Meetings & Information


Wednesday, April 6, 2016

The New York SCAM!

Only politicians could subsidize and finance a profitable Slot Barn at the expense of children's education and pat themselves on the back! 

Budget shifts education funds to Resorts World casino

Resorts World. (wikipedia ) ****************

ALBANY — Tens of millions of dollars in revenue from Resorts World Casino at Aqueduct slated for state education will instead be invested in capital spending to expand the site, according to an agreement in the 2016-17 state budget approved last week.

Assemblyman Gary Pretlow, a Democrat from Mount Vernon, estimated the award to be $40 million a year going to Genting New York LLC., which operates Resorts World.

“That would be money that should be going to education and not to Genting, which is one of the richest companies in the world, a multi-billion dollar corporation,” he told POLITICO New York. “They don’t need to take money from children of New York to build a hotel or for any other reason.”

But state and Resorts World officials insisted that in the end, the investment will result in twice the amount of money being used for the casino's growth.

“Now that we are eligible to participate in the State's capital allowance program, we will be able to embark upon a considerable expansion of our facility, which will be developed in consultation with our local community partners,” Genting senior vice president of public affairs Michael Levoff said in an emailed statement. “This investment will lead to increased visitation, more good-paying local jobs and a significant increase in overall revenue for New York's education fund.”

The group already is in the process of planning a $300 million expansion, including hotel and meetings space, according to a source close to Resorts World.

Resorts World had more than $18 billion wagered on video gaming machines in its 2015-16 fiscal year, according to the most recent data from the state Gaming Commission that does not include the final month of March. Of that, slightly more than 95 percent is paid out in player winnings and the remainder, approximately 4 percent, is divvied up among state education, the state racing industry, and the proprietor. it amounts to about $727 million, according to the recent data.

In 2015-16, not counting March numbers, Resorts World contributed more than $337 million to state education — about 44 percent of the revenues.

The state budget affects that bottom line in two ways. First, it authorizes Aqueduct to operate 1,000 of Nassau County's video slot machines, as was first reported by Newsday last week.

Under the provisions of the deal, which are not included in the budget, Resorts World will pay Nassau County Off-Track Betting $9 million in 2016, $9 million in 2017 and $25 million in 2018 and beyond, with future payments adjusted for inflation, officials said.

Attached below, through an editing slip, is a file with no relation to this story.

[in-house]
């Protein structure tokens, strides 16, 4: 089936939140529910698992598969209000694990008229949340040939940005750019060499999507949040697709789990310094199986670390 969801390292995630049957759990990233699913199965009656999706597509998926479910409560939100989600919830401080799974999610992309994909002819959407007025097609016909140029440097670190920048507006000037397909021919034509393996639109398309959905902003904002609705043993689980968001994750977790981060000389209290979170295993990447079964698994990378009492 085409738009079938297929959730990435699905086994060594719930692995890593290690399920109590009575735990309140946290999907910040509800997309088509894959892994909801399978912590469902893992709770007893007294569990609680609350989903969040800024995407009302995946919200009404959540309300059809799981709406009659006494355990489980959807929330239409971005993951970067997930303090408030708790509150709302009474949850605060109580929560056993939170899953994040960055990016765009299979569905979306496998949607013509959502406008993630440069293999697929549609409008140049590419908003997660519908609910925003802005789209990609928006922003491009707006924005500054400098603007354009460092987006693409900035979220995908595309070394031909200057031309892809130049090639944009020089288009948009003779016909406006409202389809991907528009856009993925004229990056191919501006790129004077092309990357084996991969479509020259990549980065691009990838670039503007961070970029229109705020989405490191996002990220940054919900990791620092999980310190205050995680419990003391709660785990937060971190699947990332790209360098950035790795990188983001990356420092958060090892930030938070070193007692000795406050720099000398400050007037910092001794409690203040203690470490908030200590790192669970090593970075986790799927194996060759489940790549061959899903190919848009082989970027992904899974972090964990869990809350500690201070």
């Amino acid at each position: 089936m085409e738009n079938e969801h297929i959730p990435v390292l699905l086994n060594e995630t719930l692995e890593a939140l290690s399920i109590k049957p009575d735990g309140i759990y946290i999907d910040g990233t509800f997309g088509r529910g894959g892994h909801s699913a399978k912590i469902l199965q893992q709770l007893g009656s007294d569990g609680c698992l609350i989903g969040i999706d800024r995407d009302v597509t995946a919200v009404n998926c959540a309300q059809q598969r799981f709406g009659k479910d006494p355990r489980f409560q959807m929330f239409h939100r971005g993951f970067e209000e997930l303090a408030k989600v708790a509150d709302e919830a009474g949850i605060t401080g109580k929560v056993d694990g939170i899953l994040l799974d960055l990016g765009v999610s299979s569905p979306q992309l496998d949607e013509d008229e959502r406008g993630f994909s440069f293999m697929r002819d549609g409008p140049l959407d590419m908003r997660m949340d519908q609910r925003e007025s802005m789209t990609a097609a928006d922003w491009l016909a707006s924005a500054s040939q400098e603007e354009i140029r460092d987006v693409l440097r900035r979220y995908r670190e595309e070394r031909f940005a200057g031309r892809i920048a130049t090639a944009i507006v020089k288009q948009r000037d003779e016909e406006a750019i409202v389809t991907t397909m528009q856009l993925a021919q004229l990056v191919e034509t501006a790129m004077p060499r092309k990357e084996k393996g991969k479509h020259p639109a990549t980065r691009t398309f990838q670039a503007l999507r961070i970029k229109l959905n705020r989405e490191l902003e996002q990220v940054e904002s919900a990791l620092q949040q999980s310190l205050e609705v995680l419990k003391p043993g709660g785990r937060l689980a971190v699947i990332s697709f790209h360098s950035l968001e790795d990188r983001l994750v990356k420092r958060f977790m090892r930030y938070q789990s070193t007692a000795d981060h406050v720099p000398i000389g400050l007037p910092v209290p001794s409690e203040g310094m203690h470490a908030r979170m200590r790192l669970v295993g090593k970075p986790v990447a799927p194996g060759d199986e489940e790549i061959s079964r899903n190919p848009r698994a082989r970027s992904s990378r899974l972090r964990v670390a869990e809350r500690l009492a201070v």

Resorts World currently has 5,547 “video lottery terminals,” so the addition of 1,000 more is expected to increase profits, officials said.

“It’s a win-win for everybody involved,” Assemblyman Phil Goldfeder of Queens told POLITICO New York. “Nassau County gets to relinquish themselves of having to find a place for these slot machines. No community across Nassau County could agree on where these machines should go, and Aqueduct is the perfect place," Goldfeder said. "Resorts World is the perfect partner to continue to grow the casino and grow development toward that successful entity well into the future.”

It also means no competition for Resorts World in Nassau County, Goldfeder said.

Another provision in the budget awarding capital to Resorts World had some lawmakers concerned.

When 400 machines become active at Resorts World, or by April 1, 2019, whichever comes first, 1 percent of the revenues that currently go towards education will instead go towards capital, state officials said.

That award will increase to 4 percent going forward after the total of 1,000 VLTs are put in place, state officials said.

Due to the complex calculation process it was unclear Tuesday how much money this would mean. For example, 1 percent of the current education contribution works out to more than $3 million and increases to nearly $14 million at 4 percent. If it’s based on the “net win,” meaning the revenues taken in after the prizes are paid out, those numbers jump to nearly $8 million at 1 percent and more than $30 million at 4 percent, based on the most recent fiscal year numbers.

Unlike some casinos in the state that already have this capital award included in their calculations, Aqueduct was originally awarded a flat $250 million towards capital expenditures, state officials said. To help the facility continue to develop, the new capital award was added in the state budget, officials said.

Pretlow said he didn’t mind the deal for the 1,000 VLTs, but was against the capital award.

“We’re reducing our education fund by an enormous amount. We loved the small gains that we made in education, but then to turn around and to give away $35 million every year forever out of the education fund is I think a travesty and a miscarriage and we really have to address that and take it away,” Pretlow said.

Morris Peters, a spokesman for the state's Budget Division, said it would be made up as revenue increased.

“The reduction of the statutory aid-to-education percentage is more than made up for by the capital award allocation,” Peters told POLITICO New York in an email. “The goal is to increase education revenues — we wouldn't make a change with an adverse impact."

Resorts World contributed more than $1.1 billion to state education since opening in 2011, according to most recent data.

"Resorts World has to constantly innovate and improve our customer experience to remain competitive in an increasingly uncertain and crowded market,” Levoff said in the statement.

Read the Resorts World financial breakdown here:

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